By now, you probably know all about how the [artist id="986"]Foo Fighters'[/artist] decided to make their brand-new [article id="1656791"]Wasting Light[/article] album, in stores Tuesday (April 12), but you might not know why. After all, it's not every day that a globally famous rock band decides to ditch the comforts of the studio for a cramped garage and trade in computers for a reel-to-reel tape machine. But, as Foos frontman Dave Grohl explained to MTV News, that was precisely the reason they did it. After all, the Foo Fighters aren't your average globally famous rock band.
"There's some sort of nobility in being that band that can sell out a stadium, and then you make your record in a garage — like, to me, that's badass — and to tape," he said. "Because I'm sure most people would go and get the newest stuff and work in the nicest studio and spend a trillion dollars and just, like, try to make these computer hits. I like that we're a band that, when we play live, we don't have, like, computers and stuff behind us making half of what you're hearing. And you know what? Sometimes we suck. Sometimes it sounds like, 'Oh, wow, that guy's not singing in key,' or, 'Whoa, that guitar's out of tune.' And I like that, because to me, that's rock and roll."
That rough-around-the-edges spirit can be felt coursing throughout much of Wasting Light, the Foos' rawest album to date. From knotty [article id="1659674"]first single "Rope"[/article] and the neck-snapping pace of [article id="1659543"]"White Limo"[/article] to the aching [article id="1659678"]"I Should Have Known,"[/article] it's an album that lets everything bleed — much to the dismay of the team of engineers brought in to helm the production.
"It was my idea to do it to tape, which nobody does it to tape anymore, everyone uses computers, and computers are rad and whatever, but tape, you have to actually play, and you have to be good. You can try to make it sound as good as it can, but at the end of the day, you get what you get on tape, that's it," Grohl said. "When I first brought it up, I said, 'Hey, I want to do this to tape,' and everybody was like, 'Well, can you do that?' and I was like, 'Yeah, that's the way we used to do it,' and Butch [Vig], the producer, he produced Nevermind, like, 20 years ago, and that was tape. ...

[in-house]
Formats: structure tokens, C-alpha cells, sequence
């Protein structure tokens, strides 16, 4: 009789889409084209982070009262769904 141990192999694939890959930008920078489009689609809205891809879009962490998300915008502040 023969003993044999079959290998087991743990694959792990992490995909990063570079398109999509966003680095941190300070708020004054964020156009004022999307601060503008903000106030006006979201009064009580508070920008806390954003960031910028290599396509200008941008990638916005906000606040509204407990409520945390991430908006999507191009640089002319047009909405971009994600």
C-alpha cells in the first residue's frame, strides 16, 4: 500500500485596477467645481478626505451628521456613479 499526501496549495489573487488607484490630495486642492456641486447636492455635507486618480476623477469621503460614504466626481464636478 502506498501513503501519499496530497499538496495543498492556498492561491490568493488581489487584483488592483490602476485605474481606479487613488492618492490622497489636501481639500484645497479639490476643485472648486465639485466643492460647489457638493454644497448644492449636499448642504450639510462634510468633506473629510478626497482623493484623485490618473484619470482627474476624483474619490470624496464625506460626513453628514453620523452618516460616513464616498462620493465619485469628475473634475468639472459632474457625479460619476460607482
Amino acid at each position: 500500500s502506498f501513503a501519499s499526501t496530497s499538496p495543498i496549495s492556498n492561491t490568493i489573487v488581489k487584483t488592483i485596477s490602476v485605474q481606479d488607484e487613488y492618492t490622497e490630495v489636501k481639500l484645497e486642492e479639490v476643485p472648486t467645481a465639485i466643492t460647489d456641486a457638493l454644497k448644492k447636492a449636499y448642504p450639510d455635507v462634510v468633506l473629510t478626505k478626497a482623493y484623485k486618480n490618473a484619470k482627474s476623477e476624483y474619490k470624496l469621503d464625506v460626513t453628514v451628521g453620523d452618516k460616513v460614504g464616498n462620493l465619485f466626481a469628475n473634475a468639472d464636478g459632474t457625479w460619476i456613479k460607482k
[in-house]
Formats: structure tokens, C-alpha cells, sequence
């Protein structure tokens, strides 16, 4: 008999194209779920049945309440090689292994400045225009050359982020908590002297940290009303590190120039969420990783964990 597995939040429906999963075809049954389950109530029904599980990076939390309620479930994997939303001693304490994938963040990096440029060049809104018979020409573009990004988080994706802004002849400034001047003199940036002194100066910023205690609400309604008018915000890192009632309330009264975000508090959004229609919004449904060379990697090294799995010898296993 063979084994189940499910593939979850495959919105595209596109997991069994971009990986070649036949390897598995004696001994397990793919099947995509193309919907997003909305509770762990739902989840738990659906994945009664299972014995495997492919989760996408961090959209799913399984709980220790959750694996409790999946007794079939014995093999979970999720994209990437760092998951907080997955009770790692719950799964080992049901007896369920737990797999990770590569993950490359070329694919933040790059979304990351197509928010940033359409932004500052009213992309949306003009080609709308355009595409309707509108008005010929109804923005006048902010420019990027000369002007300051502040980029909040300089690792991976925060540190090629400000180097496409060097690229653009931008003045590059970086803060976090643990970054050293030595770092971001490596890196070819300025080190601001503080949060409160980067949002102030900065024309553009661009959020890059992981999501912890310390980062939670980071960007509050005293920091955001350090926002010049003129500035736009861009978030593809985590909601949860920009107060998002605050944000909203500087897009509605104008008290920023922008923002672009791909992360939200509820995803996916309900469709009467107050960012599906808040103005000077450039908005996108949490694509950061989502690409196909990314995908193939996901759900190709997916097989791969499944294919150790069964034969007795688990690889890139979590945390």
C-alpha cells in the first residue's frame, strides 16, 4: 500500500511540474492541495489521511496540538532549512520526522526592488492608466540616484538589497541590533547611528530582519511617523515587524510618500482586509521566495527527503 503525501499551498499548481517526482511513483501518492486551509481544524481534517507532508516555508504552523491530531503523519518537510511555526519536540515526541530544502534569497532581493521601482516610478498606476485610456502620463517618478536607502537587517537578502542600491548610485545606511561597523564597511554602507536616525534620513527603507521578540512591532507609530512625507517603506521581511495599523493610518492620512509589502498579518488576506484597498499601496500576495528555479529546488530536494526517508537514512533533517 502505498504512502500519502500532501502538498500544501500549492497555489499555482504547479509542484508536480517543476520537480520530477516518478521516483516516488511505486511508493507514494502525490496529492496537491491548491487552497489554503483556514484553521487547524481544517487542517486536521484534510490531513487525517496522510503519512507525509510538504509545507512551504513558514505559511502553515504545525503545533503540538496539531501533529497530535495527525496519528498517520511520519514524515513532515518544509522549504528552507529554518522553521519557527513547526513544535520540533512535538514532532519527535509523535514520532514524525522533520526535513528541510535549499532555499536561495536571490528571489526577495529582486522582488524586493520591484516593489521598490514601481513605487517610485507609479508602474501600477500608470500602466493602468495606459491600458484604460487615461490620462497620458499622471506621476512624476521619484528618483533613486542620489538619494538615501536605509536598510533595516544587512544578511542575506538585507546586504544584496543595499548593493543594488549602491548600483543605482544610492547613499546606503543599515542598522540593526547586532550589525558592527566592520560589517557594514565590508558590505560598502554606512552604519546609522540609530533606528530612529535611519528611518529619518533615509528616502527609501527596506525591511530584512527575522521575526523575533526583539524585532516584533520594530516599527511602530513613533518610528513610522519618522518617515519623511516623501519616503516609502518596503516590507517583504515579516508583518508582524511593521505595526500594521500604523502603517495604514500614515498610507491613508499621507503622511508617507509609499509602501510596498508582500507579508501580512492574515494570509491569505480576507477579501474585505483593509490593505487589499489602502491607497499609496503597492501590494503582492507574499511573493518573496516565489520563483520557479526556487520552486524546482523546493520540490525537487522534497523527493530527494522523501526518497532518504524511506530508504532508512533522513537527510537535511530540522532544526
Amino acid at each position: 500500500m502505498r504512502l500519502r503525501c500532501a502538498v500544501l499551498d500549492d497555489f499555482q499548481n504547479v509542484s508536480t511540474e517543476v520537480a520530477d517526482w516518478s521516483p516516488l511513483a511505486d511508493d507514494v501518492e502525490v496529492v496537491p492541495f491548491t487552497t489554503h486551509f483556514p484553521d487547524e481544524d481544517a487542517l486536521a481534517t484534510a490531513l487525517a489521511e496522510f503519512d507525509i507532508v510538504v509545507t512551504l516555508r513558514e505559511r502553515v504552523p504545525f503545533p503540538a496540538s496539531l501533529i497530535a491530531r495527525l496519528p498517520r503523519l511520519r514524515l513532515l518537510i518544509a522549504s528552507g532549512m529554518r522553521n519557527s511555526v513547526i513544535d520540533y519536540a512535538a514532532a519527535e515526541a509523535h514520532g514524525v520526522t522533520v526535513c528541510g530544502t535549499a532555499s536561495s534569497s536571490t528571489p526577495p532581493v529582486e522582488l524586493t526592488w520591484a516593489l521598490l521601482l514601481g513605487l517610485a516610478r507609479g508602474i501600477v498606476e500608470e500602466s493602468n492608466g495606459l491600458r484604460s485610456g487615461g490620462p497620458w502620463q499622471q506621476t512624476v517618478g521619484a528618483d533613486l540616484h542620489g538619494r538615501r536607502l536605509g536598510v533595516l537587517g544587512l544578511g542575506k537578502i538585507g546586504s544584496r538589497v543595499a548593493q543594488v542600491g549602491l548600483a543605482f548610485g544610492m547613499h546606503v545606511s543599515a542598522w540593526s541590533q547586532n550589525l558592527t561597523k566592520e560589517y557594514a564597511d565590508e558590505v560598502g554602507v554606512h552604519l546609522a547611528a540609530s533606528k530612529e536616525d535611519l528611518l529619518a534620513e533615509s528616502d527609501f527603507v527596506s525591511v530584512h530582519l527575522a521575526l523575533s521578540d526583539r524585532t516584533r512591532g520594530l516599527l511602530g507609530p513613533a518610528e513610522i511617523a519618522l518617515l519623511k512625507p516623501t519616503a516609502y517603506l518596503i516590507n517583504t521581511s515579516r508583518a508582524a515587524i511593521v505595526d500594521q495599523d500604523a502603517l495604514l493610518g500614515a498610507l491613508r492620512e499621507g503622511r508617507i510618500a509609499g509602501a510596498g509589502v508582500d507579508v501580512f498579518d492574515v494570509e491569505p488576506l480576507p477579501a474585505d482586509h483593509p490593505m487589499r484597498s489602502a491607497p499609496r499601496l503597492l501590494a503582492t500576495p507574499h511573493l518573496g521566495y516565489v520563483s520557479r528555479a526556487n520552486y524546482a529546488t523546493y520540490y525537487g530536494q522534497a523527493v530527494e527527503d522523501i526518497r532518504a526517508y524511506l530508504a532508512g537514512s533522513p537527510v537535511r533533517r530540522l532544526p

"But the first song we recorded, they were editing the tape, and as they wound it back, the tape just fell apart," he continued. "And everyone was like, 'Oh, we can't use tape, we've got to go to computers.' And I basically said, 'If I see one computer in my house, you're fired.' Why go 99.9 percent of the way? If we're going to do it, let's go all the way."
Then again, Grohl will be the first to admit that, despite all the noble aspirations, there was another, deeply selfish reason he decided to record the album in his garage — one that had everything to do with his own comfort.
"The making of this album was kind of the most fun we've ever had making a record, because it was so laid-back," he smiled. "I wish every album was like this, where I didn't even have to get out of my pajamas. Dude, it was in my house. ... I liked doing it this way. Let's leave it at that."
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